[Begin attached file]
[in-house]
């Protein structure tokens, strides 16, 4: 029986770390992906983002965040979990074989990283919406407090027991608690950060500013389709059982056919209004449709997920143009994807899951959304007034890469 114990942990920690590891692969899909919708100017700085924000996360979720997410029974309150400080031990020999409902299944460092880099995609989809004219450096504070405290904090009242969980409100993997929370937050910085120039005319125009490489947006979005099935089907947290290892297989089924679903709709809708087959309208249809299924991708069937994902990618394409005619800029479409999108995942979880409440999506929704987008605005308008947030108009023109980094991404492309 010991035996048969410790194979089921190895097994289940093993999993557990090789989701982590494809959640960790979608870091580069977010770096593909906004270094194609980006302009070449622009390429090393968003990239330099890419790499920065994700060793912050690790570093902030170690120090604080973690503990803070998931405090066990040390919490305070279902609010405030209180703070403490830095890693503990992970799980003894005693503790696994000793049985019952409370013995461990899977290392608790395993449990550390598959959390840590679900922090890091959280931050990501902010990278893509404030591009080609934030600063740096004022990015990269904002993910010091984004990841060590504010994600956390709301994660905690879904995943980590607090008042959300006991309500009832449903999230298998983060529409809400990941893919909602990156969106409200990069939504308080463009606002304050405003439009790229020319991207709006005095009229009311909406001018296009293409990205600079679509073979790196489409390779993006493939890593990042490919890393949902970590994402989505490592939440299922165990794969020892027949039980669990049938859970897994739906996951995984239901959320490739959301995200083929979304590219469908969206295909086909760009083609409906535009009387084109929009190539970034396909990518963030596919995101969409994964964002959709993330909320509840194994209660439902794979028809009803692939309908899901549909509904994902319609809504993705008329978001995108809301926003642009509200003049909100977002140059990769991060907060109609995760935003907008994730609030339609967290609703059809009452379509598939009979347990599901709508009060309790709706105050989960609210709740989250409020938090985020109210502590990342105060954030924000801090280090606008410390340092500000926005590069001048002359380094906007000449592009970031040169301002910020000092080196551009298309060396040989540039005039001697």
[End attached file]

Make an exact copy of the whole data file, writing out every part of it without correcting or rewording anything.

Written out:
[in-house]
């Protein structure tokens, strides 16, 4: 029986770390992906983002965040979990074989990283919406407090027991608690950060500013389709059982056919209004449709997920143009994807899951959304007034890469 114990942990920690590891692969899909919708100017700085924000996360979720997410029974309150400080031990020999409902299944460092880099995609989809004219450096504070405290904090009242969980409100993997929370937050910085120039005319125009490489947006979005099935089907947290290892297989089924679903709709809708087959309208249809299924991708069937994902990618394409005619800029479409999108995942979880409440999506929704987008605005308008947030108009023109980094991404492309 010991035996048969410790194979089921190895097994289940093993999993557990090789989701982590494809959640960790979608870091580069977010770096593909906004270094194609980006302009070449622009390429090393968003990239330099890419790499920065994700060793912050690790570093902030170690120090604080973690503990803070998931405090066990040390919490305070279902609010405030209180703070403490830095890693503990992970799980003894005693503790696994000793049985019952409370013995461990899977290392608790395993449990550390598959959390840590679900922090890091959280931050990501902010990278893509404030591009080609934030600063740096004022990015990269904002993910010091984004990841060590504010994600956390709301994660905690879904995943980590607090008042959300006991309500009832449903999230298998983060529409809400990941893919909602990156969106409200990069939504308080463009606002304050405003439009790229020319991207709006005095009229009311909406001018296009293409990205600079679509073979790196489409390779993006493939890593990042490919890393949902970590994402989505490592939440299922165990794969020892027949039980669990049938859970897994739906996951995984239901959320490739959301995200083929979304590219469908969206295909086909760009083609409906535009009387084109929009190539970034396909990518963030596919995101969409994964964002959709993330909320509840194994209660439902794979028809009803692939309908899901549909509904994902319609809504993705008329978001995108809301926003642009509200003049909100977002140059990769991060907060109609995760935003907008994730609030339609967290609703059809009452379509598939009979347990599901709508009060309790709706105050989960609210709740989250409020938090985020109210502590990342105060954030924000801090280090606008410390340092500000926005590069001048002359380094906007000449592009970031040169301002910020000092080196551009298309060396040989540039005039001697």